Teacher-led development also increases ownership and engagement among teachers of all levels, thus boosting the effectiveness.
“Teacher [education] enrollment is not in a great place right now — there’s been a 35% drop off in the number of people enrolled in teacher education [programs] right now,” said 2010 Florida State Teacher of the Year and National Board Certified Teacher, Mount Holyoke College, Megan Allen. “We’ve got to think about teacher recruitment and retention differently.”
“If we want to keep more of our great teachers in front of students, teacher leadership is a great way to do that.”
And teachers themselves have to be called to those meetings, she said.
“Too often decisions are made in education without classroom teacher perspective — because we’re in the classroom, and oftentimes it’s hard to get us out of the classroom” to have these conversations, said Kandik. “We spend about $18,000 per teacher, per year on professional development. …We can be more strategic and effective in the way that we’re spending the money we spend, … and maybe an answer to that is ask teachers what they need.”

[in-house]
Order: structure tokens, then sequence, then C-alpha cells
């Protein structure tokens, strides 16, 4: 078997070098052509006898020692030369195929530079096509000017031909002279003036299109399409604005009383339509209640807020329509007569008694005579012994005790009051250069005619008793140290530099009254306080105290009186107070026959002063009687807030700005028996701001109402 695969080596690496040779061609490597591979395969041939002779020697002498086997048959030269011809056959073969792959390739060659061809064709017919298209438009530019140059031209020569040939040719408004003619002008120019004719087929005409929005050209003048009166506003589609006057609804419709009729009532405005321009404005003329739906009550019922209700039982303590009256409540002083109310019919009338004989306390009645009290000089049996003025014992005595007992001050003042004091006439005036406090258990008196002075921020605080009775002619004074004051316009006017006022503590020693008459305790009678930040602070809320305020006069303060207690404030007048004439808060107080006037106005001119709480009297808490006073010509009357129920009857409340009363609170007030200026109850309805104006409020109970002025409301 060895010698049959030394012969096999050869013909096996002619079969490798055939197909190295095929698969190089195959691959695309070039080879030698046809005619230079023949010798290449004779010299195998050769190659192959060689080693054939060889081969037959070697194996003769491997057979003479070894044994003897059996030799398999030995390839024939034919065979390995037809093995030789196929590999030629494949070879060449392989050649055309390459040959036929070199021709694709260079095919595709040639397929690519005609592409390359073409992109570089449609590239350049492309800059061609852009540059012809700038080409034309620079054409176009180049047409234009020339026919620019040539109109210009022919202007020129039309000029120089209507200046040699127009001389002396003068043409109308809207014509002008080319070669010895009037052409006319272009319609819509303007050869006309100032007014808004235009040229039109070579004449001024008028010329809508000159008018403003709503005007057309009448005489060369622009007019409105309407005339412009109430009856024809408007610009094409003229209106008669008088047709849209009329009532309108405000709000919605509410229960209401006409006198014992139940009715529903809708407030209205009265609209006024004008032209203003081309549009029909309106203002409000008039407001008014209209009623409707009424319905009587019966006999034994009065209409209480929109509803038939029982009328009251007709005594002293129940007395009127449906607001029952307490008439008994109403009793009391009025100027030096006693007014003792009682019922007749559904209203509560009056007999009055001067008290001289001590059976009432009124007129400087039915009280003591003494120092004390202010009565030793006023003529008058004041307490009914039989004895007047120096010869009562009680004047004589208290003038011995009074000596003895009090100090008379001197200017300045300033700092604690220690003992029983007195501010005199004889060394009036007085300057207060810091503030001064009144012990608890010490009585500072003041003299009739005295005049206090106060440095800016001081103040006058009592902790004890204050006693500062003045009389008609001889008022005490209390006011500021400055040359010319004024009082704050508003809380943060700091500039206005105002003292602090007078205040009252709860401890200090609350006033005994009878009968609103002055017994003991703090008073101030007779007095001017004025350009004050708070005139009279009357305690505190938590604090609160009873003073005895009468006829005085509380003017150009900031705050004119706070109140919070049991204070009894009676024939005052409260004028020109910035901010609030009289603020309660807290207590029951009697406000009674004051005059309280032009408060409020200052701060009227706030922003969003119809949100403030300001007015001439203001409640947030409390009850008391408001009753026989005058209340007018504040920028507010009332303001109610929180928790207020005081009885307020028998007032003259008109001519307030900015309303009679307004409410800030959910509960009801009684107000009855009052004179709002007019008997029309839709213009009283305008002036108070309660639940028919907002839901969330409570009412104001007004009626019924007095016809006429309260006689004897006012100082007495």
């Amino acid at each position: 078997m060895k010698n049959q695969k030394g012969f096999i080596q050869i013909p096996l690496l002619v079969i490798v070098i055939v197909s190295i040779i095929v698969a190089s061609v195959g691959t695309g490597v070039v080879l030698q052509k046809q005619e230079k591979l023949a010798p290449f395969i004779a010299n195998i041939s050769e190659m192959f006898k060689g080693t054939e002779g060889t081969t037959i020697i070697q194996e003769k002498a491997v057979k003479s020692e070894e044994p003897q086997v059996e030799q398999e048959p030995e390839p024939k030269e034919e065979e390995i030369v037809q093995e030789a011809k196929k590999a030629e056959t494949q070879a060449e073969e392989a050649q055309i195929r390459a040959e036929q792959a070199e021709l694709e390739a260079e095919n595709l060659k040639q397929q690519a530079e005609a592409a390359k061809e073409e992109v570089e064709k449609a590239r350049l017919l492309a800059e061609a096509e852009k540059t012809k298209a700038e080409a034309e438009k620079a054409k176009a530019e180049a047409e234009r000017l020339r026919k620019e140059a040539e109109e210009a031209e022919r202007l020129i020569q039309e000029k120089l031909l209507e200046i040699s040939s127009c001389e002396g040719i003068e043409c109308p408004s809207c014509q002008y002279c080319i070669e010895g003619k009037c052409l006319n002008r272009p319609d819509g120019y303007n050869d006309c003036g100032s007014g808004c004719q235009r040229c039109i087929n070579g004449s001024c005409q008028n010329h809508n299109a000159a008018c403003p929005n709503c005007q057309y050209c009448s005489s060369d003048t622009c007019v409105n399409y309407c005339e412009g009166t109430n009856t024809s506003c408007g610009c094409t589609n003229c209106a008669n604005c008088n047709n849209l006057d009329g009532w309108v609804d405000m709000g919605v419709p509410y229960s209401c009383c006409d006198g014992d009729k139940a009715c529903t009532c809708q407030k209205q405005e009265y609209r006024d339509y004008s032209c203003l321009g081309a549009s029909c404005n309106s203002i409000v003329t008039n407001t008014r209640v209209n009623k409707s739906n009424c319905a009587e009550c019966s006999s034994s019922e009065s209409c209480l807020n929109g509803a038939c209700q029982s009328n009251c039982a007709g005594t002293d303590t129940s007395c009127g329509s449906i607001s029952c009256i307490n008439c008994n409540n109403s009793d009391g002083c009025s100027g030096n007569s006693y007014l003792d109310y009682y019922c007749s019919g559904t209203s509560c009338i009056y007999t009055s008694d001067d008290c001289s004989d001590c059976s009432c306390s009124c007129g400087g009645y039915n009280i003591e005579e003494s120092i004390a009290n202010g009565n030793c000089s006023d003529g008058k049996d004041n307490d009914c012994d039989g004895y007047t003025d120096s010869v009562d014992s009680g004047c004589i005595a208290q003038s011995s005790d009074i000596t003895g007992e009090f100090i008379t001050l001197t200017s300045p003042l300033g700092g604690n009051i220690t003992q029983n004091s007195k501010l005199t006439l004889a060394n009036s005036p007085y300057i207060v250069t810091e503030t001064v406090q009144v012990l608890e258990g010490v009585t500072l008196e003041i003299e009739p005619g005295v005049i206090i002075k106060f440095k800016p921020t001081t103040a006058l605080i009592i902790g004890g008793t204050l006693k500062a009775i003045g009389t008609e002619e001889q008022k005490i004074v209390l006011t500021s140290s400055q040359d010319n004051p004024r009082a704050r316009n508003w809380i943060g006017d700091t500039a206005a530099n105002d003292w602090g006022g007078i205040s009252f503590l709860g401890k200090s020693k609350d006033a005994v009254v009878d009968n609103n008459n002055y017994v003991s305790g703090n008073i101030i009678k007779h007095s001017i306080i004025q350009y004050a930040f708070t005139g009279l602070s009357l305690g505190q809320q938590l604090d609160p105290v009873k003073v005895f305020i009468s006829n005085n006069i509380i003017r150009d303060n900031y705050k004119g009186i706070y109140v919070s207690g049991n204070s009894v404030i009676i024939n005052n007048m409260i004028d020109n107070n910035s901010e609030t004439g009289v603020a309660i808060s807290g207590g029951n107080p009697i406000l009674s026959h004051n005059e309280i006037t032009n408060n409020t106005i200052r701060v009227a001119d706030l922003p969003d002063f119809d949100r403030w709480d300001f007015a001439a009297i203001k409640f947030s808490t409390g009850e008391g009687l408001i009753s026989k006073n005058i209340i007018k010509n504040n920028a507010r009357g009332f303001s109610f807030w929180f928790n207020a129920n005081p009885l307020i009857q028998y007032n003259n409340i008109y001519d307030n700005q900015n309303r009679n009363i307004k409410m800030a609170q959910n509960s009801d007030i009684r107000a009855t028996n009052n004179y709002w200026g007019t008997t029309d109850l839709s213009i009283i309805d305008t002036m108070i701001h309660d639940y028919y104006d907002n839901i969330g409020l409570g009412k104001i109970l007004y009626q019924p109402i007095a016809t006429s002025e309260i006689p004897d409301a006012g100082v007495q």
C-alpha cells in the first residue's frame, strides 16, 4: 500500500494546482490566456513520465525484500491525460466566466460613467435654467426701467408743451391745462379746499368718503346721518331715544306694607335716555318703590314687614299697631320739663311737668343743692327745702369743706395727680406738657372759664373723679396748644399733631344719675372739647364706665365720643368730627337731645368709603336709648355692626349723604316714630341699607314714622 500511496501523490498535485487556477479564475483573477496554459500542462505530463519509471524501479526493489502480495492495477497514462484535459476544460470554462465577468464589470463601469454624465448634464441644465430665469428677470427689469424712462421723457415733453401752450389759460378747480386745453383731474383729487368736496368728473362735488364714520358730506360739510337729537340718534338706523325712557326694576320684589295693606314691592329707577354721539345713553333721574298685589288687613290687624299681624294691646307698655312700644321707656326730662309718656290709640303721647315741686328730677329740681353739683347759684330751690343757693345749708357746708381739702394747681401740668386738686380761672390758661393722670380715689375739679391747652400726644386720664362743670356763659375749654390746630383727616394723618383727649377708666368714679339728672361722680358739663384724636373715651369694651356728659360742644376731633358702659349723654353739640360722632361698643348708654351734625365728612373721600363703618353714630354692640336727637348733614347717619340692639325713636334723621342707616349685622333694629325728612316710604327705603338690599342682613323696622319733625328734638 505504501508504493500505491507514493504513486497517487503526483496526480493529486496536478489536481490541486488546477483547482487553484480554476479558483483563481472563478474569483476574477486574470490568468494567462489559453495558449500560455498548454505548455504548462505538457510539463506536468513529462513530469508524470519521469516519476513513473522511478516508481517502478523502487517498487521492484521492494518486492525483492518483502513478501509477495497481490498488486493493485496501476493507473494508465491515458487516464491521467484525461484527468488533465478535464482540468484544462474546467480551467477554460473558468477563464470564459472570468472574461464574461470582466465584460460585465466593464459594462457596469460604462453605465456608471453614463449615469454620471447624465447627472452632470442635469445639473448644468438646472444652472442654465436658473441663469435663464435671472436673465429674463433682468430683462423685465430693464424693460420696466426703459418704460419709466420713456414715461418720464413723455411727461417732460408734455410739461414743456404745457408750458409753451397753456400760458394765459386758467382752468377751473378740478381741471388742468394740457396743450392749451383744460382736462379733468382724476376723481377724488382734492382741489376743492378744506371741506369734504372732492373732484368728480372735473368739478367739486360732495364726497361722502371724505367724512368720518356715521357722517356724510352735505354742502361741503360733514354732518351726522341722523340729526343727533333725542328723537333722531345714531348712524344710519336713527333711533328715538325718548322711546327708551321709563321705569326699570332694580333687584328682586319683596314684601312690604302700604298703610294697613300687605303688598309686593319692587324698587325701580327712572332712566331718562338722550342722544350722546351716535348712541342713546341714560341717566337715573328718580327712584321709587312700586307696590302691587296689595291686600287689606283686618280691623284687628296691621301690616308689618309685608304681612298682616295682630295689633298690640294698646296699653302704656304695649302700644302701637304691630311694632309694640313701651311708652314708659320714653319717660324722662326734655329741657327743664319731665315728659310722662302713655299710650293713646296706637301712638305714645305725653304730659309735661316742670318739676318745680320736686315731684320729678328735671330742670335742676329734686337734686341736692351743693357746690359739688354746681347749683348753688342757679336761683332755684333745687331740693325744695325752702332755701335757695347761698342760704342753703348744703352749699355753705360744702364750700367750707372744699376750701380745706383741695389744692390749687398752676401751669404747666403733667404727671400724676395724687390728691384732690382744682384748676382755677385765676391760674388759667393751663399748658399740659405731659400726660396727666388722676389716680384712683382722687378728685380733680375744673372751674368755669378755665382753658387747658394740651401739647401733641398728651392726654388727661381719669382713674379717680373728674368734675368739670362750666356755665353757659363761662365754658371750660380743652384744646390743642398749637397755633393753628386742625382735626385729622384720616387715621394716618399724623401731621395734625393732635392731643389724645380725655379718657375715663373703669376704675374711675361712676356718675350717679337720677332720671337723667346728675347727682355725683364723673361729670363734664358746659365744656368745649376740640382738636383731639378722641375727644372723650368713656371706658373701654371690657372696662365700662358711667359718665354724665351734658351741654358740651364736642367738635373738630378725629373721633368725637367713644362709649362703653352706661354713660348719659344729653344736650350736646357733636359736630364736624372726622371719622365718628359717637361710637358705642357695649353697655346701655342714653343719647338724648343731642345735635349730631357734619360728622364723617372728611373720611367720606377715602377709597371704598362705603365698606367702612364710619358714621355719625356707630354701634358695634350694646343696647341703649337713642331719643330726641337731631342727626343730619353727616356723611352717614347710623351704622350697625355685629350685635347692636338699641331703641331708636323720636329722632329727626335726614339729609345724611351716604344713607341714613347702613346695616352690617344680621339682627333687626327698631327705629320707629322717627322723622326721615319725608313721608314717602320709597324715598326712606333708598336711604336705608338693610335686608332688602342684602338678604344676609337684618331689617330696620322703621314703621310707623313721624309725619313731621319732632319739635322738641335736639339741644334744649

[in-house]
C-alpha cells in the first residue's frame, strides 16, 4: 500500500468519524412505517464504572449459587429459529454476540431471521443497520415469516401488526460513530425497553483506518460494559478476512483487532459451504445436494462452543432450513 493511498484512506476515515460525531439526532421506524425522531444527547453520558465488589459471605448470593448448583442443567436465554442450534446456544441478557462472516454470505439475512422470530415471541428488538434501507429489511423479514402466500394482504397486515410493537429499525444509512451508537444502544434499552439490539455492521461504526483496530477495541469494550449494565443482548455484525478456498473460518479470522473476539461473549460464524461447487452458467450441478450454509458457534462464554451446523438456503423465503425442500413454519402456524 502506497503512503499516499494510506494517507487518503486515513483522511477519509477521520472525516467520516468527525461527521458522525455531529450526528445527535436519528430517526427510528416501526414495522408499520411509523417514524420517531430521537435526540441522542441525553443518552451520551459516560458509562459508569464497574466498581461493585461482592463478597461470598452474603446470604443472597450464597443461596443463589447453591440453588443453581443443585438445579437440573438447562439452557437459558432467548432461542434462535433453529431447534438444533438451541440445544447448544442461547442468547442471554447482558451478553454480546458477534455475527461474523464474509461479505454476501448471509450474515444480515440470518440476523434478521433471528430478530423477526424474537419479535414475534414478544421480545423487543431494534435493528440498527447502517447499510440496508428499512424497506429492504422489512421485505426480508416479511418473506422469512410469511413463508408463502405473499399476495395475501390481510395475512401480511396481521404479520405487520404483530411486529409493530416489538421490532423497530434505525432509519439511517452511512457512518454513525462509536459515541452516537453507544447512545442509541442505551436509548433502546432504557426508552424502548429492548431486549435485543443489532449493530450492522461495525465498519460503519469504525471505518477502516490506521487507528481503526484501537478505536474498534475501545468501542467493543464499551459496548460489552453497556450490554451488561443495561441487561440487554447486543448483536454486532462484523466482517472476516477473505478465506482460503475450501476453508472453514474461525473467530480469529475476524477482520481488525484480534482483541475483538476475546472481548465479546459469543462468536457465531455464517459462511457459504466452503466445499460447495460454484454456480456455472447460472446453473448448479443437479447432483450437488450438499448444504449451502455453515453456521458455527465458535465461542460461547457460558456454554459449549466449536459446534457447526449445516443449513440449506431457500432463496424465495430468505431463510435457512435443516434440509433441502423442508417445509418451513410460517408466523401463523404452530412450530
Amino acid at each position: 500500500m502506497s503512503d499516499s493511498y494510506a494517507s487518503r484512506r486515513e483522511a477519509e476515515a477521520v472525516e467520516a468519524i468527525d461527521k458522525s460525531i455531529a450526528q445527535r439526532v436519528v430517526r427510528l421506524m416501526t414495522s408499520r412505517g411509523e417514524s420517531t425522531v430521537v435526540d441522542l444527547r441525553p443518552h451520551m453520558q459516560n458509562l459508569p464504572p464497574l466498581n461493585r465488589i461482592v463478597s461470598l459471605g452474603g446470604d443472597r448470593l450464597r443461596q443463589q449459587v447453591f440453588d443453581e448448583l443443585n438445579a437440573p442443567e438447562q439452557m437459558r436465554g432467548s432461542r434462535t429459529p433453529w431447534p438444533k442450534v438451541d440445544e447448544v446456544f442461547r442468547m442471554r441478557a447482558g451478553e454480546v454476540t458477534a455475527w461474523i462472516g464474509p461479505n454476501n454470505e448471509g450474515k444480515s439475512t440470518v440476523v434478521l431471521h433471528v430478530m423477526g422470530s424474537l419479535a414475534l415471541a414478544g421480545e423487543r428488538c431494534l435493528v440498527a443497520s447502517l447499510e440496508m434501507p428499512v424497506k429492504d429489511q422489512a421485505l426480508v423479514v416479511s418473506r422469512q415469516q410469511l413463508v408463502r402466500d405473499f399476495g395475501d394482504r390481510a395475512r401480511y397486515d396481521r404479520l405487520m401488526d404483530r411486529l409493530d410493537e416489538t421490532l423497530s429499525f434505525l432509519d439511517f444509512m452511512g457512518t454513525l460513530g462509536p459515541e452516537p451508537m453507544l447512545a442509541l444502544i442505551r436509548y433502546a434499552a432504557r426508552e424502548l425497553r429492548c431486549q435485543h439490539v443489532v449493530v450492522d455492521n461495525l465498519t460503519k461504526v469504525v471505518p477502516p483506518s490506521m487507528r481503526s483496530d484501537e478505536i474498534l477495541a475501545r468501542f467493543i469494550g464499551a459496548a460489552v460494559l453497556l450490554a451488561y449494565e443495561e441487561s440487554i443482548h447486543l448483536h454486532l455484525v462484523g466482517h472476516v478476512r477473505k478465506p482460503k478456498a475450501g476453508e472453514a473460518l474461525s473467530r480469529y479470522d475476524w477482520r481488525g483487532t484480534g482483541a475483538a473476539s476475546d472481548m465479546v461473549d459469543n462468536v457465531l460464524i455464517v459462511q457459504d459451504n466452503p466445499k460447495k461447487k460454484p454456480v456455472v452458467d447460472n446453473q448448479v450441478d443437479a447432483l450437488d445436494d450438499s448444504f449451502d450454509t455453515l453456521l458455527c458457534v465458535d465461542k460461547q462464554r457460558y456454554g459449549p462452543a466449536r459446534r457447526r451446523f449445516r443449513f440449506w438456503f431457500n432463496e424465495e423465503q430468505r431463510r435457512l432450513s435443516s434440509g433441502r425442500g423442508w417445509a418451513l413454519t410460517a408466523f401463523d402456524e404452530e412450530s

And it’s less costly than other forms of professional development, meaning districts can achieve more with less — even if public funding for professional development dries up.
“Relying on teacher leaders is, on the whole, less expensive than relying on” outside consultants, said Ellen Behrstock-Sherratt, a senior researcher at the Center on Great Teachers and Leaders. “By investing in teacher-led teacher learning, you’re saving on the costs associated with teacher learning and also the cost associated with teacher” attrition.
It also helps with principal retention, added Katherine Bassett, 2000 New Jersey State Teacher of the Year, and current President and CEO of NNSTOY.
Identifying advancement pathways
U.S. Senator Chris Coons (D-DE) said schools and districts must work together to develop advancement pathways for good teachers that do not pull them out of the classroom.
If teaching is allowed to be “a career where your only opportunity for growth and promotion is to go into administration, you’re not going to have great teachers in the classroom,” he said. Rather, he said, there should be a collaborative effort “to empower great teachers to be leaders.”
Jacques agreed, saying, “Having roles for teachers to move into leadership to help them really make a difference in meaningful ways” boosts job satisfaction and retention efforts.